Creators face two severe challenges from the digital media era, and only one of them is piracy. The other one is excessive supply.

    It has become amazingly inexpensive to create and distribute digital content. More content is being created than at any time in the past.

    Also, digital content tends to live forever. Records, VHS tapes and books used to disappear into attics and landfills, churning limiting the total amount of content available to be consumed at any moment in time. Digital stuff simply gets stored and indexed and is always available. Some of the value of hard-copy copyrighted content was the value of finding that content; it was easier to just buy a new copy of a book than scrounge around trying to find a used one or trying to get a friend to lend it to you. In the digital era all old content is instantly available if you can type its name and hit the search button.

    I’m a copyright “believer” but I don’t see any way to maintain the old system where there was enough money in content creation to maintain a large number of marginal writers and musicians. That’s just over.

  7. I think the revenue model is that the coyright holder charges for uses prominent enough that they can be tracked. Hollywood movie soundtrack. Television ad. Satellite radio station (there is only one now I gather). Internet radio stations having large numbers of listeners. FM station having a certain amount of power. Syndicated radio or tv show. Sales through Internet distributors that do a certain threshold amount of business.

    KMW quotes this guy on the futility of drawing “distinct limits between broadcasting and unit sales” for coyright law purposes. Hogwash! It is easy to draw these limits reasonably well if you are willing to make less favorable rules for the rich companies (with a strong profit motive) than the kid who walks around with a flashdrive in his pocket (and no real profit motive).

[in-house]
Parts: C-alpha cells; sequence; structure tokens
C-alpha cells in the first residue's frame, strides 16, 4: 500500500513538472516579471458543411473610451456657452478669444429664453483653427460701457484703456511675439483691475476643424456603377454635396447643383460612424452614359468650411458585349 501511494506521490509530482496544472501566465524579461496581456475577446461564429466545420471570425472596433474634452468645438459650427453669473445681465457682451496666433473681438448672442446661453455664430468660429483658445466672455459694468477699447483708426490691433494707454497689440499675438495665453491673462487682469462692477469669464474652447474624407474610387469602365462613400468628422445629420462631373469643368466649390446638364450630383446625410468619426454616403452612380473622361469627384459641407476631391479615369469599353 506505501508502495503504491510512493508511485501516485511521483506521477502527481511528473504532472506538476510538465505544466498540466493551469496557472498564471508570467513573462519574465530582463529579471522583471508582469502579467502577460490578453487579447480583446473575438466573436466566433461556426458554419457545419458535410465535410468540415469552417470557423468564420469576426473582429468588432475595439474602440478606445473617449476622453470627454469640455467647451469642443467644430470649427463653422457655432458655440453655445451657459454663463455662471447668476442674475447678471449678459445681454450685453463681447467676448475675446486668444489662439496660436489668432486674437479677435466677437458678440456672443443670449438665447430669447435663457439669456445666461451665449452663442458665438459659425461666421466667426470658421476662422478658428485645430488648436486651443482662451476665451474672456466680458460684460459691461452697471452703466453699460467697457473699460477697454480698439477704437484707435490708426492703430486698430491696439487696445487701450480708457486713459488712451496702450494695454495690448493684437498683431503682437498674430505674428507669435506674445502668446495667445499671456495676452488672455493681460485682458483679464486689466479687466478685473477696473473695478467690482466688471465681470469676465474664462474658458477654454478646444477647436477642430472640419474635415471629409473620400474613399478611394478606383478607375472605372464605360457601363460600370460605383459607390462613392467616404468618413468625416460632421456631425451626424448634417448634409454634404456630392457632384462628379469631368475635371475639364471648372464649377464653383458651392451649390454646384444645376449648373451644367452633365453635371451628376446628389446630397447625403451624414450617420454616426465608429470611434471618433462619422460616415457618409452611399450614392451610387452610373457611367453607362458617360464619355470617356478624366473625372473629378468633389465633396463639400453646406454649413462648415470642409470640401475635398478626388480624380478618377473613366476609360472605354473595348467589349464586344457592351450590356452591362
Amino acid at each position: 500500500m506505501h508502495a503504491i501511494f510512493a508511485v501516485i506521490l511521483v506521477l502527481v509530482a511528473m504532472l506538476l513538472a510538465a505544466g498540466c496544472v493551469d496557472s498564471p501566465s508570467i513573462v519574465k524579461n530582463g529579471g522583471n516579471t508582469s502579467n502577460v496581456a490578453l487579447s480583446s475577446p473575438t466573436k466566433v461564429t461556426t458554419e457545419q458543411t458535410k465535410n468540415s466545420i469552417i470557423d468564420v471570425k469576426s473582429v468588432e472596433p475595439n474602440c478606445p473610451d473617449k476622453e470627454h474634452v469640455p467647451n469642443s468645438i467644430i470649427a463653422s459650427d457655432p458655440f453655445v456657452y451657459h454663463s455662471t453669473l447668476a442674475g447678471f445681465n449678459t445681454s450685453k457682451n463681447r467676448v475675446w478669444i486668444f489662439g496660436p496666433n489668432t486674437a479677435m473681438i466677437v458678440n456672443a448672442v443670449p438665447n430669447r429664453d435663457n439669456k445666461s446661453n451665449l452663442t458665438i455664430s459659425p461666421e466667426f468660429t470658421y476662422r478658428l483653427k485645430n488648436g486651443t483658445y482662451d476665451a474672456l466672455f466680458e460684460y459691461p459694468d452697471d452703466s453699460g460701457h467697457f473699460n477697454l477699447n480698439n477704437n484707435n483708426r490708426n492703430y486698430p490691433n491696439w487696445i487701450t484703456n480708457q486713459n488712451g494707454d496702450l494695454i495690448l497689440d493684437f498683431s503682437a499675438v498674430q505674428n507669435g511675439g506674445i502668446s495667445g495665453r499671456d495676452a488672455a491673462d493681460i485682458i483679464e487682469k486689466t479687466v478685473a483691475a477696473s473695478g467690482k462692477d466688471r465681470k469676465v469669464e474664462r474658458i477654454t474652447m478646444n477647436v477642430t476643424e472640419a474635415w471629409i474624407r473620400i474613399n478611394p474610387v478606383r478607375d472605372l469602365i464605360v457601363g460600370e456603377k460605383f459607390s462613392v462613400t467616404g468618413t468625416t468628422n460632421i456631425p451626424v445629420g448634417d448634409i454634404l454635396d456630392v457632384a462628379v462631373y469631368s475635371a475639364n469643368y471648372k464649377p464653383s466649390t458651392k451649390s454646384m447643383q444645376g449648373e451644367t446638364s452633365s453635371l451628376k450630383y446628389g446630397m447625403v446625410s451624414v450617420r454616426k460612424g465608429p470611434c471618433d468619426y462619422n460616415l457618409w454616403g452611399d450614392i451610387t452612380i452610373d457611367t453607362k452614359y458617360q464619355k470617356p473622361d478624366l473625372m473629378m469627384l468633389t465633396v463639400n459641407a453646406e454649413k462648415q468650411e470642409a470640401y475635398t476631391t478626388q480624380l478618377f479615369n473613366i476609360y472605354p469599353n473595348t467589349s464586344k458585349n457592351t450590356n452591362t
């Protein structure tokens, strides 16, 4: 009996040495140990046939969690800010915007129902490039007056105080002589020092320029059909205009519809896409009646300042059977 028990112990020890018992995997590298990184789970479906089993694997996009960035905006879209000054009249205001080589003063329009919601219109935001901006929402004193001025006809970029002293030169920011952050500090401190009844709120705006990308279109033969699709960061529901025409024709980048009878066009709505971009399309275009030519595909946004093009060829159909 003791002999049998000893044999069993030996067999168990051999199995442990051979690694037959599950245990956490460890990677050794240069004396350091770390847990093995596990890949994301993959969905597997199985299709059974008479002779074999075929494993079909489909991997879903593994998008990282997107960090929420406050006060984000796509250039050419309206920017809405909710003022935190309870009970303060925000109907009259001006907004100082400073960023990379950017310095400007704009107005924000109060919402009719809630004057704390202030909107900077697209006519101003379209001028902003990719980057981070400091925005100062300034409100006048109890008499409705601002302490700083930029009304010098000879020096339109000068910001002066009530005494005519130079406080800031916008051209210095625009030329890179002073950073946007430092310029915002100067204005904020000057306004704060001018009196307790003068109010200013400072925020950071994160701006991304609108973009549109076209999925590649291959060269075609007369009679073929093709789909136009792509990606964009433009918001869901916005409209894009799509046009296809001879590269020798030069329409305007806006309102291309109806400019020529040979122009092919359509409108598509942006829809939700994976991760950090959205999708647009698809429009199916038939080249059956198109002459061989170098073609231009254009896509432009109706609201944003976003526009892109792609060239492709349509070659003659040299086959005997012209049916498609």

I gather from KMW’s comments generally that she is sort of a shoeshine gal for the moneyed class, which is why she sees futility where there is none.

    Look at it this way: for years there has been rough justice in who pays state sales tax and who does not, based on who is really in business and who is a casual seller. By law and practice, copyright law can and should do a similar thing.

  8. Book owners for now still like buying books, but I could believe it will disappear.

    Music, on the other hand, I see a real problem for. Not all musicians are bands or singers, some just write electronic music. DJs can spin their own records, but its not the same.

    I understand the analogy with fashion designers but it’s not apt. The design is imitated, but there is a second layer of product that loses the brand name (which I don’t think is valuable, but some do which increases profit). There is no second layer of music for something digitally distributed. It’s all the first layer after a song is recorded and uploaded.

  9. Copyright does have its purpose no? If I write a book called Val’s Great Adventures and begin disitributing it digitally and physically only to find that Warren, ripped of my book an is now selling it as Warren’s Great Adventures, simply replacing Val with Warren, should I not have recourse under law? Yes its about damn time content creators and distributors caught up with the digital age, but scrap copyright all together?

  10. We have always found a way to make money off of things – we always will. The music industry has a bunch of alternatives that they currently aren’t using (with the possible exception of SONY.) The issue is that record labels and movie studios want the government to step in and make their suffering business models work well again, by force.

  11. The answer is that they won’t. There will be a dramatic crash in the number of creators supporting themselves by producing content.

    What about the possibility that creation will return to a mode where the creators are mostly non-profit? I’m not suggesting what value this would have, but if my European history serves me correctly, writers were horrified at the suggestion that one would earn money from their writing. It was suggested that it would be the ‘ruin of all letters’ or some such thing.

    Might we create a model where it is almost impossible to make money on resultant material from creative endeavor?